[Update: Qualcomm has announced the Snapdragon 855, its first CPU to support “multi-gigabit” download speeds on 5G networks. Created with a 7nm manufacturing process, the San Diego chipmaker said the new chip would sport significantly improved AI, gaming and augmented reality performance, as well as a new computer vision processor for intelligent camera recognition.]
The world may get its first “hands-on” glimpse at 5G technology at a conference in Hawaii today, just weeks ahead of a planned launch of the first 5G networks in the U.S.
That’s because chipmaking giant Qualcomm is kicking off its annual Snapdragon Tech Summit in Maui on Tuesday. It’s generally an event to show off Qualcomm’s latest chipmaking advances, but this year’s Summit is particularly focused on 5G technology.
While 5G is largely thought to become a catalyst for the next revolution in computing and technology, the details and timeline of the next-generation tech have been fairly vague.
That may change today. At the summit, there will reportedly be live 5G networks (deployed by AT&T and Verizon), a portable 5G mobile hotspot, and one or two 5G-enabled devices available for testing, The Verge reported.
Qualcomm has become a 5G vanguard in recent years and the San Diego-based chipmaker is expected to reveal a new Snapdragon processor that could eventually end up in the first consumer-facing, 5G-enabled smartphones.
As mentioned earlier, 5G is expected to be revolutionary. It will boast significantly reduced latency and upgraded speeds over the standard cellular networks available today — some estimates point toward speeds 10 or even 100 times faster.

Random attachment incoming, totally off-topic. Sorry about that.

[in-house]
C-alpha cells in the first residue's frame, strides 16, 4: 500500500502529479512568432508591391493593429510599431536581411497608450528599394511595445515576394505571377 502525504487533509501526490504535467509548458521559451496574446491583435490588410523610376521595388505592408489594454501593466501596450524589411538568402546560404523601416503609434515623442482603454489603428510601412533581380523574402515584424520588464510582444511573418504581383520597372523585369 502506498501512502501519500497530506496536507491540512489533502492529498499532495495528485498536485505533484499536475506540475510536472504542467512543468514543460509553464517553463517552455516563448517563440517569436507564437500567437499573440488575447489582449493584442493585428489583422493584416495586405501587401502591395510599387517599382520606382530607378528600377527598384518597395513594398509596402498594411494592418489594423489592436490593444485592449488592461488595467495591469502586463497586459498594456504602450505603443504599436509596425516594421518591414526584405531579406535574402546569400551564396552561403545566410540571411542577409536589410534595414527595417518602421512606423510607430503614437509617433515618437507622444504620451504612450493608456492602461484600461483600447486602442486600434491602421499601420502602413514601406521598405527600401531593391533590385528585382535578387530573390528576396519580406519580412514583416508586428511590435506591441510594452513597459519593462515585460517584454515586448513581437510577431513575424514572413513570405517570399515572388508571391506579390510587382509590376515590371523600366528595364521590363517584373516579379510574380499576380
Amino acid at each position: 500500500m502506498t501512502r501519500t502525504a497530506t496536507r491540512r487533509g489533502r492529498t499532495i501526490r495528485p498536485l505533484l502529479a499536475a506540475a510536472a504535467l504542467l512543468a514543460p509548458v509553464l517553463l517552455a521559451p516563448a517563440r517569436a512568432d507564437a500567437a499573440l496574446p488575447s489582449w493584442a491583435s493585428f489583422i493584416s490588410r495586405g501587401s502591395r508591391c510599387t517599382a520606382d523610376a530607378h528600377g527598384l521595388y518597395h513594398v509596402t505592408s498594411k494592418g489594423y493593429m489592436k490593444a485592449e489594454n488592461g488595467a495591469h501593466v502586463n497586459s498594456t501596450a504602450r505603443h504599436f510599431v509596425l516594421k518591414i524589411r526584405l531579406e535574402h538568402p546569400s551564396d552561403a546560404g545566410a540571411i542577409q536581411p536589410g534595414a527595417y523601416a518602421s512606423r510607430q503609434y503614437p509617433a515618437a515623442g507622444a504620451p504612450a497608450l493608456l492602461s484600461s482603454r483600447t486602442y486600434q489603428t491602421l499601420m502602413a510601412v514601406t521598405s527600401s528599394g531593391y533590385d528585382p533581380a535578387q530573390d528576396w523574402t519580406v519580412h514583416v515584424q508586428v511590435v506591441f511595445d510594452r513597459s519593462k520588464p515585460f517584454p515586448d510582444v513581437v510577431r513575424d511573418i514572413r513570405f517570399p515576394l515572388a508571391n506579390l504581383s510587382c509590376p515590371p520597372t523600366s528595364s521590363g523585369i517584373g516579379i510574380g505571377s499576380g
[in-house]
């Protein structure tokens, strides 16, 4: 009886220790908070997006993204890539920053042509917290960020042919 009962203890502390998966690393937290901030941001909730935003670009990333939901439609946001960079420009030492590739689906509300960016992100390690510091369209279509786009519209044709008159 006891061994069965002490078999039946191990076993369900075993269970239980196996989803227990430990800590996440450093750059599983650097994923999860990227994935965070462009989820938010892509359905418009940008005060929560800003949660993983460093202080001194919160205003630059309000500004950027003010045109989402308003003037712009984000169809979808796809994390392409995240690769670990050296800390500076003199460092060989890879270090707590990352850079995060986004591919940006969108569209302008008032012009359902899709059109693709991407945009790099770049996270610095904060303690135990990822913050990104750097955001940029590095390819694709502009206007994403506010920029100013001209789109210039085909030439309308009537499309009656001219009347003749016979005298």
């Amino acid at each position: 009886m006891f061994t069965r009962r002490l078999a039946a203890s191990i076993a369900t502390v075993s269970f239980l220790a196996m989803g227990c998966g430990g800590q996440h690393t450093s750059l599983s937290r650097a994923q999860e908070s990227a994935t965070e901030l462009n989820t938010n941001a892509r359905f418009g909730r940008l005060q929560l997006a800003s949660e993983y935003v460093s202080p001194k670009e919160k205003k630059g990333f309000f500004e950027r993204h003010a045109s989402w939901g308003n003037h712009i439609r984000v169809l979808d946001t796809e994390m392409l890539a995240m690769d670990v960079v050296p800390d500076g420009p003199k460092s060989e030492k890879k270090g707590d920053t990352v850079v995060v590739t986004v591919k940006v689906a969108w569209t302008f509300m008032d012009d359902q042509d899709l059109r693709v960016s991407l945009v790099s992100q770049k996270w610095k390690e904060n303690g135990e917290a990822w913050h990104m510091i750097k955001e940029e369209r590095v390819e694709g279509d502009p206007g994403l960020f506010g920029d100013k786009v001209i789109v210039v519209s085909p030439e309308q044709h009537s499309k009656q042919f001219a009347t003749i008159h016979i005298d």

That boost in performance has lead many people to believe that 5G will supercharge development of technology like the Internet of Things, augmented and virtual reality, self-driving vehicles, and other advanced systems. The wireless technology will even be faster than the speediest wired connections you can get today.
As far as when you’ll get 5G compatibility on your phone, you’ll probably to wait until next year at the very earliest. While AT&T is planning on launching a 5G network in 12 markets this year, other carriers — like Verizon — have slated launch dates for 2019.
Of course, wider availability will probably take quite a bit longer to roll out (particularly in rural areas with spotty existing coverage). So don’t expect to be on the blazing-fast network by next summer or anything.
On a similar note, you’ll also need a compatible device to use 5G networks. The first 5G-enabled Android smartphones are expected to hit the market in the first half of next year. That will probably include a Samsung-built 5G smartphone expected to be debuted at this week’s event.
That’s just for Android, however. Apple isn’t reportedly planning on releasing a 5G smartphone until 2020 at the earliest.
Apple has historically adopted new wireless technologies slower than its Android counterparts. The ongoing legal battle between Qualcomm and Apple is likely another factor contributing to the delay, since Intel’s chip won’t be available until late 2019.
Still, 5G is coming. And while you won’t be using it tomorrow, consumers will probably start seeing the benefits of the technology sooner than later.